
Roland Barthes ’ Codes  The Mystery Code:  Suspense is achieved by puzzling the audience.

Roland BarthesCodes

  • The Cultural Code:

  • Makes reference to information which is part of the real world.

  • James Bond drinks a Martini, drives an Aston Martin.

  • Sex and the City shes always using an Apple mac computer.

Roland Barthes ’ Codes  The Cultural Code:  Makes reference to information which is part
Roland Barthes ’ Codes  The Cultural Code:  Makes reference to information which is part

Roland BarthesCodes

  • Code of Oppositions

  • Binary opposites:

  • Nature v. civilisation

  • Childishness v. maturity

  • Life v. death

Roland Barthes ’ Codes  Code of Oppositions  Binary opposites:  Nature v. civilisation 
Roland Barthes ’ Codes  Code of Oppositions  Binary opposites:  Nature v. civilisation 
  • When looking at opposites, see which side the narrative favours.

Roland Barthes ’ Codes  Code of Oppositions  Binary opposites:  Nature v. civilisation 

Vladimir Propp

Vladimir Propp
Vladimir Propp
Vladimir Propp

Propps 8 main character types

Obviously you can’t take a theory from around 90 years ago about Russian stories and relate
Obviously you can’t take a theory
from around 90 years ago about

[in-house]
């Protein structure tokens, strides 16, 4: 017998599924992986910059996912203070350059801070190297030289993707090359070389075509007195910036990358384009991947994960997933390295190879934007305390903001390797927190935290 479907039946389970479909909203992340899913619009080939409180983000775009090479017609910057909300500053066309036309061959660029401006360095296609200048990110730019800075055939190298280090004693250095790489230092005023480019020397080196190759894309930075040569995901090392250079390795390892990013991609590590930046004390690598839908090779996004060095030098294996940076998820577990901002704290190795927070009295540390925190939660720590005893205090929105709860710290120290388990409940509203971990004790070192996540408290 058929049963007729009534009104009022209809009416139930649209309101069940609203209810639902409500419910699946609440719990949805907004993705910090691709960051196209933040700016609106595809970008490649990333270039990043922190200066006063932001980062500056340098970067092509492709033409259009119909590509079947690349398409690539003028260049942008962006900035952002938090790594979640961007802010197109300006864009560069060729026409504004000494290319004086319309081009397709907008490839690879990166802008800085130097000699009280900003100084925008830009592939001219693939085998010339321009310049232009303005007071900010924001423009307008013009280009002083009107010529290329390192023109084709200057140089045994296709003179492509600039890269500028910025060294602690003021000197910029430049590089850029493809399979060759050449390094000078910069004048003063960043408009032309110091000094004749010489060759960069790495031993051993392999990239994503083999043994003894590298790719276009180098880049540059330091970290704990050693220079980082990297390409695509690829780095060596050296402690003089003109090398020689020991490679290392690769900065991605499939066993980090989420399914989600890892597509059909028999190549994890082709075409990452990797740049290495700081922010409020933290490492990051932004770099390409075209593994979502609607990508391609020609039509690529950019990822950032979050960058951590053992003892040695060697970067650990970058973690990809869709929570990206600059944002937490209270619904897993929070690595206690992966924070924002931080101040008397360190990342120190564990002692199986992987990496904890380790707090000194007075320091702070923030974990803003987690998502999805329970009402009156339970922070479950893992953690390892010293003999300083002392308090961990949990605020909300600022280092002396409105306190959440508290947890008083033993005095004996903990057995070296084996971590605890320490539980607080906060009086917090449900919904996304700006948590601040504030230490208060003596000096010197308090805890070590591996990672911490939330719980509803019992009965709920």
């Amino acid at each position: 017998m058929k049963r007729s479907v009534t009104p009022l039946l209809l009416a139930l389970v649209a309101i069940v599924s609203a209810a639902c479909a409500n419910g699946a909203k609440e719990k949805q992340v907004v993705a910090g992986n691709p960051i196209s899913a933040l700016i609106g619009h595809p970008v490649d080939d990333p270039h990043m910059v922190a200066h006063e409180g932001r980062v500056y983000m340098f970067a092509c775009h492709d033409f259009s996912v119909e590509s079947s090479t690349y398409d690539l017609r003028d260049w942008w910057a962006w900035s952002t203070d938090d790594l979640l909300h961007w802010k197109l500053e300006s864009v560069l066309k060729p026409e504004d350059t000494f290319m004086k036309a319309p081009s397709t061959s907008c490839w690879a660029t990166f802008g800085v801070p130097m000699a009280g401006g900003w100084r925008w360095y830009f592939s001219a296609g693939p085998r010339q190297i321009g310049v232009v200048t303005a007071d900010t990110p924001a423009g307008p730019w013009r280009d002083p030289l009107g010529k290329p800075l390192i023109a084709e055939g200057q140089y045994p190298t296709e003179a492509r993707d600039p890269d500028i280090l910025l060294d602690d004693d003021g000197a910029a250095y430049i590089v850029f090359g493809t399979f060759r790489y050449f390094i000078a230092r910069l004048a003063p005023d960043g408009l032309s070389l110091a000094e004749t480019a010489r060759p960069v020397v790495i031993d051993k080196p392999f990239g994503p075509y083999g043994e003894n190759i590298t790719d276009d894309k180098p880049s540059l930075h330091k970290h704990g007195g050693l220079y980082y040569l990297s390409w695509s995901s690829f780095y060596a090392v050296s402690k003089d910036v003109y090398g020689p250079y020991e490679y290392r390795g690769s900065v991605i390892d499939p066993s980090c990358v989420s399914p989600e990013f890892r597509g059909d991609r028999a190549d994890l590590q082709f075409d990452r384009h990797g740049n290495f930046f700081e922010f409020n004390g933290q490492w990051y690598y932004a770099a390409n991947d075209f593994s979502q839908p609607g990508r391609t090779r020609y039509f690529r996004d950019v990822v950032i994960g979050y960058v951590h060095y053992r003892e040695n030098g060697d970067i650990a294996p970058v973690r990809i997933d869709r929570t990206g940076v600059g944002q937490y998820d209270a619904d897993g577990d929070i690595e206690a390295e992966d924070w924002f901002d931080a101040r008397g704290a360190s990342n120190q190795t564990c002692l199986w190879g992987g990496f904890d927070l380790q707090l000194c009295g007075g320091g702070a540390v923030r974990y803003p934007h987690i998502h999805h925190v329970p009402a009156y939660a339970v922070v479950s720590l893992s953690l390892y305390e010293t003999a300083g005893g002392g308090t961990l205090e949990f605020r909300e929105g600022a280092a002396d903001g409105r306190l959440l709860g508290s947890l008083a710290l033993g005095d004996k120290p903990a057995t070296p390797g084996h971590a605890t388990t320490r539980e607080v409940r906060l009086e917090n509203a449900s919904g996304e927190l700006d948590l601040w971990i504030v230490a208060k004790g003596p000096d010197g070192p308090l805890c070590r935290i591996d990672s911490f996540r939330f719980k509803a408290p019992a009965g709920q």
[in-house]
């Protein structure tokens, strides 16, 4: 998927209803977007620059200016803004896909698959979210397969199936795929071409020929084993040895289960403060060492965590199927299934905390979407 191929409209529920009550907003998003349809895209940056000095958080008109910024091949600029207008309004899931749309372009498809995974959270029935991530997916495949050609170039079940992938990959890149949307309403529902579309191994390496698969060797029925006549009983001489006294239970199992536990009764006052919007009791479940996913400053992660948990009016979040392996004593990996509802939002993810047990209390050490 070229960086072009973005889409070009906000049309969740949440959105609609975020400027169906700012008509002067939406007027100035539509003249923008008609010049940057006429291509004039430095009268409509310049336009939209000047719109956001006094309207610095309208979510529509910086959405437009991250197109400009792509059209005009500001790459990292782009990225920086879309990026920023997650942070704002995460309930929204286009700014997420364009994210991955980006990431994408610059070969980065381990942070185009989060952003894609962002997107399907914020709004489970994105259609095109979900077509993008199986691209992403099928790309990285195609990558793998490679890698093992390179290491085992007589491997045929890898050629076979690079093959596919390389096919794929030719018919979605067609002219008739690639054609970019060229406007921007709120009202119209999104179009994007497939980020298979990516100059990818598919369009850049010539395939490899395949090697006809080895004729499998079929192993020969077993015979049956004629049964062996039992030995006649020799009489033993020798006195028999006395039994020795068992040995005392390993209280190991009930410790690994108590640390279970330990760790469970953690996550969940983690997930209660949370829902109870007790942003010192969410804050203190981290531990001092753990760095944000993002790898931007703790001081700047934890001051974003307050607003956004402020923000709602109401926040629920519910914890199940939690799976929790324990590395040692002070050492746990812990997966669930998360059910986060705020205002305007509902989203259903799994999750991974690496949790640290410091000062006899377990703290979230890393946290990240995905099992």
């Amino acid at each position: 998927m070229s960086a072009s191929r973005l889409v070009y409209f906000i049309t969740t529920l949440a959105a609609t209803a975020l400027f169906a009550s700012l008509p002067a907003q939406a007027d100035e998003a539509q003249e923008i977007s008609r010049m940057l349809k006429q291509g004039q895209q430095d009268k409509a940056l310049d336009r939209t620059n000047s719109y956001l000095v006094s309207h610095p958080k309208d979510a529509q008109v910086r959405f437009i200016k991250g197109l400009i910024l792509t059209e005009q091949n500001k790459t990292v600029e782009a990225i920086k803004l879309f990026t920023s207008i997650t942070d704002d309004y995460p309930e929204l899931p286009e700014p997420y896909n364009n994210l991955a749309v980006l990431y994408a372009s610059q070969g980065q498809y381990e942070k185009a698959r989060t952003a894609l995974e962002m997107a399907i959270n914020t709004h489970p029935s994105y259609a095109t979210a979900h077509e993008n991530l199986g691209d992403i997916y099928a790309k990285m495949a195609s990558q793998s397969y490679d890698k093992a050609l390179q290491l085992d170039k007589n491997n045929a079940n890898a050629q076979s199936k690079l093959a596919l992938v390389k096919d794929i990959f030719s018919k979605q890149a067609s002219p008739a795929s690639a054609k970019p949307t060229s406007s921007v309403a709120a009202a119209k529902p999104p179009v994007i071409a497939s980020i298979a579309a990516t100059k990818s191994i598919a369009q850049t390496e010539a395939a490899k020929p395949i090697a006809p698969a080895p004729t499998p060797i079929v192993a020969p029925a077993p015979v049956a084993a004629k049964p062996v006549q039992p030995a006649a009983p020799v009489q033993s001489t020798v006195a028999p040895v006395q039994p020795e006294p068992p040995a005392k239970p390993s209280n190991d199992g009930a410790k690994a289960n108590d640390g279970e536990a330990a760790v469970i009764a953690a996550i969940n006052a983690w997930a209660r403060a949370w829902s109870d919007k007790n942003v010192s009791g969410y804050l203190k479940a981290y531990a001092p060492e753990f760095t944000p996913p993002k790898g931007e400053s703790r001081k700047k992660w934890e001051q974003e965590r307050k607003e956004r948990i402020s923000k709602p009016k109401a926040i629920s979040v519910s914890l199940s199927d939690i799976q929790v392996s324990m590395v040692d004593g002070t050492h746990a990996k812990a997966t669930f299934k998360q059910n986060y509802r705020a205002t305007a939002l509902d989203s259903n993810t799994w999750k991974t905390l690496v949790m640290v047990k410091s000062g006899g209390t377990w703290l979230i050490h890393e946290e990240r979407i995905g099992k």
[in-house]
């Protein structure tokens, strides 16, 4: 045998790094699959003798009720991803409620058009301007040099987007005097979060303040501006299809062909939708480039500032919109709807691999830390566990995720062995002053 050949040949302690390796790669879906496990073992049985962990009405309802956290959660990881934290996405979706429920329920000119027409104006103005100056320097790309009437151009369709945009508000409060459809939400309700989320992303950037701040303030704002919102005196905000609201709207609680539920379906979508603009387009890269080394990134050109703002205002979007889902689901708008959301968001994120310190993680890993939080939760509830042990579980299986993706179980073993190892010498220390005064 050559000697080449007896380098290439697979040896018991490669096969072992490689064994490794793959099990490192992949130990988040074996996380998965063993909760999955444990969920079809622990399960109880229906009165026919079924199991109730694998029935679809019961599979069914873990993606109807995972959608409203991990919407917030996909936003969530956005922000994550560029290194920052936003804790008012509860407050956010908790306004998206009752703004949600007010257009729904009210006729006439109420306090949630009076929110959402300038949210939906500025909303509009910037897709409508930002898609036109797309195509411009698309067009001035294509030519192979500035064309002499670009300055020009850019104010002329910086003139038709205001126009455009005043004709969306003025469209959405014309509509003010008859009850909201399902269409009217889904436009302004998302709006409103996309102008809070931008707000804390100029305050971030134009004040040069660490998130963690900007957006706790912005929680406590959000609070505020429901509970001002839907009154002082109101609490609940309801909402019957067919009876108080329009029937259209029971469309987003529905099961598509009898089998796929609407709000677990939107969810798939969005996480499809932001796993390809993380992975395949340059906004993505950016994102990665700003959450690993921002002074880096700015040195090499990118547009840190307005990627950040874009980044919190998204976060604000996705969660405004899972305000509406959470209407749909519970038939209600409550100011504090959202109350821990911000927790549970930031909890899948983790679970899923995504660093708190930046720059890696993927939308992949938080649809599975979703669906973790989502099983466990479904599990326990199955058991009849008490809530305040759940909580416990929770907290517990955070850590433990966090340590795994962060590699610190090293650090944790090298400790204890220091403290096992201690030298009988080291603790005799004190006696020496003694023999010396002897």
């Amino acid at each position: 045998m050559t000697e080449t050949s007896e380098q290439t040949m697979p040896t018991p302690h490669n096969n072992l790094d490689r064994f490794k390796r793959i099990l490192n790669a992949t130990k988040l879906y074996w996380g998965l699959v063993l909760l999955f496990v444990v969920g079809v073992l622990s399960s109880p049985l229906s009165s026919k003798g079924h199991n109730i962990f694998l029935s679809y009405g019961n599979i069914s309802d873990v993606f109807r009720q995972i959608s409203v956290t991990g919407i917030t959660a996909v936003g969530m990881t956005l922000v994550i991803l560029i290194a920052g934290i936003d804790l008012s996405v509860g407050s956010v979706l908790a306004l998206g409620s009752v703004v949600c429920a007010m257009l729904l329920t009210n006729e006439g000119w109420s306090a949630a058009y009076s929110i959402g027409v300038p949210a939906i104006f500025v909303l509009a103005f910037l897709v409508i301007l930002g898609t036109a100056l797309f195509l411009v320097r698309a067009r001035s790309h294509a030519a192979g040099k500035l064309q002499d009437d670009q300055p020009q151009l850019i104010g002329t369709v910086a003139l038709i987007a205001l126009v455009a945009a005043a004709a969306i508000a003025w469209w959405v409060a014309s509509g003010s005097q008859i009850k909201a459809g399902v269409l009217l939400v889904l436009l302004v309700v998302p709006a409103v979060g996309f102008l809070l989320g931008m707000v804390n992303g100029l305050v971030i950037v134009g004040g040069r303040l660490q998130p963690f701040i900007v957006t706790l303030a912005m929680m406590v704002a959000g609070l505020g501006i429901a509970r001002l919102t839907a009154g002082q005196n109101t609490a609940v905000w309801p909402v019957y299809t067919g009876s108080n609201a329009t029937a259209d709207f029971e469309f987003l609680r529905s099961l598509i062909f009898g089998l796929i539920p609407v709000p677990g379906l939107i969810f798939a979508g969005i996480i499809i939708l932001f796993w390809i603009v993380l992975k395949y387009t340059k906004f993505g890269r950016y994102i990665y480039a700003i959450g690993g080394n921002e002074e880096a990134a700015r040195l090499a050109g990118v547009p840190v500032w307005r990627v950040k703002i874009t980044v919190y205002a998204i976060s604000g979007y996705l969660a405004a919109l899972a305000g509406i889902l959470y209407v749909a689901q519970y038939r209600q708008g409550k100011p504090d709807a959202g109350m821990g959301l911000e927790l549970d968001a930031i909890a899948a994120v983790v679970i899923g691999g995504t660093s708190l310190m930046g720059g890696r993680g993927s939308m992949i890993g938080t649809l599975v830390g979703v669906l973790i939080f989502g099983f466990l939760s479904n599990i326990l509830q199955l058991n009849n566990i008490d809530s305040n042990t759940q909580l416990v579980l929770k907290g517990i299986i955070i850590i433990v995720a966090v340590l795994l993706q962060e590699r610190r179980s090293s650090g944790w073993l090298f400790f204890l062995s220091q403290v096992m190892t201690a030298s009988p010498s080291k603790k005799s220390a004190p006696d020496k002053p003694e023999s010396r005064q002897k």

Russian stories and relate it
directly to every film made.
Having said that, if you take into
account social change and the
difference in form, it is surprising
how accurately some of Propp’s
character types can be applied to
many modern film narratives.
  • 1. The hero

  • 2. The false hero

  • 3. The princess the reward for the heros endeavours

  • 4. The father (of the princess)

  • 5. The helper helps the

hero along the way.

  • 6. The villain

  • 7. The donor gives the hero something to help them on their quest

  • 8. The dispatcher sends the hero on their quest

What categories would the following well known characters fit into?

  • 1. Gandalf?

  • 2. Lara Croft?

For example…

The 8 character types from Propp's

theory can be found in Aladdin like

so:

The villain - Jafar

The donor - Jafar

The helper - Genie The princess - Jasmine Her father - The Sultan

The dispatcher - Jafar

The hero - Aladdin The anti-hero - Jafar

PDT Charaters Okwe

Senay Gelik

Sneaky / Juan Juliette Gou Yi

Immigration

Officer ….

Todorov

  • 1. The equilibrium the state of balance

in the narrative, where we get to know the

characters and the situation

  • 2. The disruption oppositional characters are introduced and the story moves forward

Todorov was a Bulgarian theorist who devised a way of looking at different stages of the narrative:

  • 3. The recognition (of the disruption) where the story develops, different events and characters become involved and more drama occurs.

  • 4. The attempts to repair the disruption where there may be a twist or climatic point

Can you apply this to a film

you know well?

  • 5. The new equilibrium the problem is solved and harmony is resolved, though things may have changed.

We are now going to continue to watch Dirty Pretty Things.Whilst watching it is vital you make notes in your research notebook on the following:

  • 1. Genre HOW do we know it is a thriller? What other genres are featured and HOW do we know?

  • 2. Narrative HOW is the story told? What type of narrative structure is used?

  • 3. Do any of the theories looked at apply to the film? If so which? And HOW?